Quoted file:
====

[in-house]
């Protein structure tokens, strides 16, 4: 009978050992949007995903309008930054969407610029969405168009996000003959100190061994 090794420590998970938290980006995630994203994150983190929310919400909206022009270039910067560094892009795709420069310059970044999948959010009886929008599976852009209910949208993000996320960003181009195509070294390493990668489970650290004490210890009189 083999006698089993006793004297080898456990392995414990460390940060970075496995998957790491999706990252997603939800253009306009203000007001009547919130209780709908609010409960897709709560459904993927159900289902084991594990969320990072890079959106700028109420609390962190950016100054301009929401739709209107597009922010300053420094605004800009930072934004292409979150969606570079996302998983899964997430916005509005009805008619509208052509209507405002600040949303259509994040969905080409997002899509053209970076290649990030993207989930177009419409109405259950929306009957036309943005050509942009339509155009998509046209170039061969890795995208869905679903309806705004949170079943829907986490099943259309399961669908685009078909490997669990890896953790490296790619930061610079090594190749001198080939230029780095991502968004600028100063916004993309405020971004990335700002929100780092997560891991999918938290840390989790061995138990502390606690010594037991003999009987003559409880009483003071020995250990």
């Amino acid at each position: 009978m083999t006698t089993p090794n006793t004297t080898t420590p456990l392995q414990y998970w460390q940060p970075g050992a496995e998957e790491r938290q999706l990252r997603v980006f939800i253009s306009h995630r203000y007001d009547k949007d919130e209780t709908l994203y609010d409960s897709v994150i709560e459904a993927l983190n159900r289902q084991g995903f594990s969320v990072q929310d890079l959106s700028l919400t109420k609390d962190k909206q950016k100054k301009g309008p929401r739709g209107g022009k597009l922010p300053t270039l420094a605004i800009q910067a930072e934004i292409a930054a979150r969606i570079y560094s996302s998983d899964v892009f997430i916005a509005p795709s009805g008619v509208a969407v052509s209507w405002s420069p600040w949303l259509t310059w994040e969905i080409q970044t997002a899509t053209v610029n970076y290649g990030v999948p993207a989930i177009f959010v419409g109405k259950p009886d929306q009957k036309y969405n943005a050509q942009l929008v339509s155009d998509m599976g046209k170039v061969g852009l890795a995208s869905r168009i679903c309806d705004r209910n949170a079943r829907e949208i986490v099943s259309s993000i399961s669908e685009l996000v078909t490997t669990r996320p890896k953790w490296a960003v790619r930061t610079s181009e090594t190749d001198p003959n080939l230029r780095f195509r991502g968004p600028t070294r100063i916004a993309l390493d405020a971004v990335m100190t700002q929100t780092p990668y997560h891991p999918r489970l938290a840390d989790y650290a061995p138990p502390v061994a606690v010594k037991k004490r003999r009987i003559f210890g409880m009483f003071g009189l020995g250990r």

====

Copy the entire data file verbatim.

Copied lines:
[in-house]
């Protein structure tokens, strides 16, 4: 009978050992949007995903309008930054969407610029969405168009996000003959100190061994 090794420590998970938290980006995630994203994150983190929310919400909206022009270039910067560094892009795709420069310059970044999948959010009886929008599976852009209910949208993000996320960003181009195509070294390493990668489970650290004490210890009189 083999006698089993006793004297080898456990392995414990460390940060970075496995998957790491999706990252997603939800253009306009203000007001009547919130209780709908609010409960897709709560459904993927159900289902084991594990969320990072890079959106700028109420609390962190950016100054301009929401739709209107597009922010300053420094605004800009930072934004292409979150969606570079996302998983899964997430916005509005009805008619509208052509209507405002600040949303259509994040969905080409997002899509053209970076290649990030993207989930177009419409109405259950929306009957036309943005050509942009339509155009998509046209170039061969890795995208869905679903309806705004949170079943829907986490099943259309399961669908685009078909490997669990890896953790490296790619930061610079090594190749001198080939230029780095991502968004600028100063916004993309405020971004990335700002929100780092997560891991999918938290840390989790061995138990502390606690010594037991003999009987003559409880009483003071020995250990």
């Amino acid at each position: 009978m083999t006698t089993p090794n006793t004297t080898t420590p456990l392995q414990y998970w460390q940060p970075g050992a496995e998957e790491r938290q999706l990252r997603v980006f939800i253009s306009h995630r203000y007001d009547k949007d919130e209780t709908l994203y609010d409960s897709v994150i709560e459904a993927l983190n159900r289902q084991g995903f594990s969320v990072q929310d890079l959106s700028l919400t109420k609390d962190k909206q950016k100054k301009g309008p929401r739709g209107g022009k597009l922010p300053t270039l420094a605004i800009q910067a930072e934004i292409a930054a979150r969606i570079y560094s996302s998983d899964v892009f997430i916005a509005p795709s009805g008619v509208a969407v052509s209507w405002s420069p600040w949303l259509t310059w994040e969905i080409q970044t997002a899509t053209v610029n970076y290649g990030v999948p993207a989930i177009f959010v419409g109405k259950p009886d929306q009957k036309y969405n943005a050509q942009l929008v339509s155009d998509m599976g046209k170039v061969g852009l890795a995208s869905r168009i679903c309806d705004r209910n949170a079943r829907e949208i986490v099943s259309s993000i399961s669908e685009l996000v078909t490997t669990r996320p890896k953790w490296a960003v790619r930061t610079s181009e090594t190749d001198p003959n080939l230029r780095f195509r991502g968004p600028t070294r100063i916004a993309l390493d405020a971004v990335m100190t700002q929100t780092p990668y997560h891991p999918r489970l938290a840390d989790y650290a061995p138990p502390v061994a606690v010594k037991k004490r003999r009987i003559f210890g409880m009483f003071g009189l020995g250990r």